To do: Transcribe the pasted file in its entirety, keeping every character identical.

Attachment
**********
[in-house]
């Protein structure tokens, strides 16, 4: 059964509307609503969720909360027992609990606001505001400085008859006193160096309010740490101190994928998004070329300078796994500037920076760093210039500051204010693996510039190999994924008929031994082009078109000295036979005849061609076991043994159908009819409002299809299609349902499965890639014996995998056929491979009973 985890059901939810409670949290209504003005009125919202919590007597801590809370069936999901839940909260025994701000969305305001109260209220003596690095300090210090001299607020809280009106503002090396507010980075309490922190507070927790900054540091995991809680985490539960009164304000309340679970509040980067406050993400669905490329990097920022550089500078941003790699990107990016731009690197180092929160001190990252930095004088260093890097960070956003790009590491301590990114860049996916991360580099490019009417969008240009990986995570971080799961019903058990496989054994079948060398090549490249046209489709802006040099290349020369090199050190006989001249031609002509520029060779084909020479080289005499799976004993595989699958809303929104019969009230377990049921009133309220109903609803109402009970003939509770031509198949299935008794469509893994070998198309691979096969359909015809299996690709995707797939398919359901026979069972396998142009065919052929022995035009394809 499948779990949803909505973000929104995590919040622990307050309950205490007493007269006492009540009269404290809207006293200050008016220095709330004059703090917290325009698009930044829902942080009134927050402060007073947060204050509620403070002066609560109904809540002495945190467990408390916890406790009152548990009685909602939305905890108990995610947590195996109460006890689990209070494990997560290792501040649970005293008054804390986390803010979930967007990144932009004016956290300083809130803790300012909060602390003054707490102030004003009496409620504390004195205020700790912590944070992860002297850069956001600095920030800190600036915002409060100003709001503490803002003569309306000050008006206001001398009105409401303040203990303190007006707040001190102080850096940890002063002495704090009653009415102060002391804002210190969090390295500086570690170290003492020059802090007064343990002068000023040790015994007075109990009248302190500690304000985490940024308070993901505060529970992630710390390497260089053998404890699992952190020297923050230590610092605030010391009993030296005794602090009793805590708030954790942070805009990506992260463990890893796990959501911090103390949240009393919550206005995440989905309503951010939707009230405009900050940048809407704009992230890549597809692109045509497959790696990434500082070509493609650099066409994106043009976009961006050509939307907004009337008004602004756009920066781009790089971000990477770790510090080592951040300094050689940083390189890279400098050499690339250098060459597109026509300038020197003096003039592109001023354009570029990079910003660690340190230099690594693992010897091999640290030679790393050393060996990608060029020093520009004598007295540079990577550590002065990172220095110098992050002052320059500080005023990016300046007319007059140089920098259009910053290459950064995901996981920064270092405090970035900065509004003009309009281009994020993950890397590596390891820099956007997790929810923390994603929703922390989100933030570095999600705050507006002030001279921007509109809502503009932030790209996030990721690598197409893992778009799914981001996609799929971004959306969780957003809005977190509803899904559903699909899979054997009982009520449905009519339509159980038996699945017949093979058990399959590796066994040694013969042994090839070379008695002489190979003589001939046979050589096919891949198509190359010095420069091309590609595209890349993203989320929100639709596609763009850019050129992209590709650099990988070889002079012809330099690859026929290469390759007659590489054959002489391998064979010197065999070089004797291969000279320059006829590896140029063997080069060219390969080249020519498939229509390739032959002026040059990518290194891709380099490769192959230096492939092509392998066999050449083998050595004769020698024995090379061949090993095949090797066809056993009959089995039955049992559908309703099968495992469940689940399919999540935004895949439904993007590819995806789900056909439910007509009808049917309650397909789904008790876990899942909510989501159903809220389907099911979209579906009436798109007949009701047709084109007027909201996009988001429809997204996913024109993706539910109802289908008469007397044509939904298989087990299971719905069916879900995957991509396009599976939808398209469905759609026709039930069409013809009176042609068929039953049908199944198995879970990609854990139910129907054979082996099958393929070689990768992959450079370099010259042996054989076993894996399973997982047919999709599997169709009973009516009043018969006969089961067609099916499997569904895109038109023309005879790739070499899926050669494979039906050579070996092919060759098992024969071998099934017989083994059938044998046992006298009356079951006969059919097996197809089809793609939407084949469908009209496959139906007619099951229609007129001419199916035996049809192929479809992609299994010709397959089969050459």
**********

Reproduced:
[in-house]
């Protein structure tokens, strides 16, 4: 059964509307609503969720909360027992609990606001505001400085008859006193160096309010740490101190994928998004070329300078796994500037920076760093210039500051204010693996510039190999994924008929031994082009078109000295036979005849061609076991043994159908009819409002299809299609349902499965890639014996995998056929491979009973 985890059901939810409670949290209504003005009125919202919590007597801590809370069936999901839940909260025994701000969305305001109260209220003596690095300090210090001299607020809280009106503002090396507010980075309490922190507070927790900054540091995991809680985490539960009164304000309340679970509040980067406050993400669905490329990097920022550089500078941003790699990107990016731009690197180092929160001190990252930095004088260093890097960070956003790009590491301590990114860049996916991360580099490019009417969008240009990986995570971080799961019903058990496989054994079948060398090549490249046209489709802006040099290349020369090199050190006989001249031609002509520029060779084909020479080289005499799976004993595989699958809303929104019969009230377990049921009133309220109903609803109402009970003939509770031509198949299935008794469509893994070998198309691979096969359909015809299996690709995707797939398919359901026979069972396998142009065919052929022995035009394809 499948779990949803909505973000929104995590919040622990307050309950205490007493007269006492009540009269404290809207006293200050008016220095709330004059703090917290325009698009930044829902942080009134927050402060007073947060204050509620403070002066609560109904809540002495945190467990408390916890406790009152548990009685909602939305905890108990995610947590195996109460006890689990209070494990997560290792501040649970005293008054804390986390803010979930967007990144932009004016956290300083809130803790300012909060602390003054707490102030004003009496409620504390004195205020700790912590944070992860002297850069956001600095920030800190600036915002409060100003709001503490803002003569309306000050008006206001001398009105409401303040203990303190007006707040001190102080850096940890002063002495704090009653009415102060002391804002210190969090390295500086570690170290003492020059802090007064343990002068000023040790015994007075109990009248302190500690304000985490940024308070993901505060529970992630710390390497260089053998404890699992952190020297923050230590610092605030010391009993030296005794602090009793805590708030954790942070805009990506992260463990890893796990959501911090103390949240009393919550206005995440989905309503951010939707009230405009900050940048809407704009992230890549597809692109045509497959790696990434500082070509493609650099066409994106043009976009961006050509939307907004009337008004602004756009920066781009790089971000990477770790510090080592951040300094050689940083390189890279400098050499690339250098060459597109026509300038020197003096003039592109001023354009570029990079910003660690340190230099690594693992010897091999640290030679790393050393060996990608060029020093520009004598007295540079990577550590002065990172220095110098992050002052320059500080005023990016300046007319007059140089920098259009910053290459950064995901996981920064270092405090970035900065509004003009309009281009994020993950890397590596390891820099956007997790929810923390994603929703922390989100933030570095999600705050507006002030001279921007509109809502503009932030790209996030990721690598197409893992778009799914981001996609799929971004959306969780957003809005977190509803899904559903699909899979054997009982009520449905009519339509159980038996699945017949093979058990399959590796066994040694013969042994090839070379008695002489190979003589001939046979050589096919891949198509190359010095420069091309590609595209890349993203989320929100639709596609763009850019050129992209590709650099990988070889002079012809330099690859026929290469390759007659590489054959002489391998064979010197065999070089004797291969000279320059006829590896140029063997080069060219390969080249020519498939229509390739032959002026040059990518290194891709380099490769192959230096492939092509392998066999050449083998050595004769020698024995090379061949090993095949090797066809056993009959089995039955049992559908309703099968495992469940689940399919999540935004895949439904993007590819995806789900056909439910007509009808049917309650397909789904008790876990899942909510989501159903809220389907099911979209579906009436798109007949009701047709084109007027909201996009988001429809997204996913024109993706539910109802289908008469007397044509939904298989087990299971719905069916879900995957991509396009599976939808398209469905759609026709039930069409013809009176042609068929039953049908199944198995879970990609854990139910129907054979082996099958393929070689990768992959450079370099010259042996054989076993894996399973997982047919999709599997169709009973009516009043018969006969089961067609099916499997569904895109038109023309005879790739070499899926050669494979039906050579070996092919060759098992024969071998099934017989083994059938044998046992006298009356079951006969059919097996197809089809793609939407084949469908009209496959139906007619099951229609007129001419199916035996049809192929479809992609299994010709397959089969050459």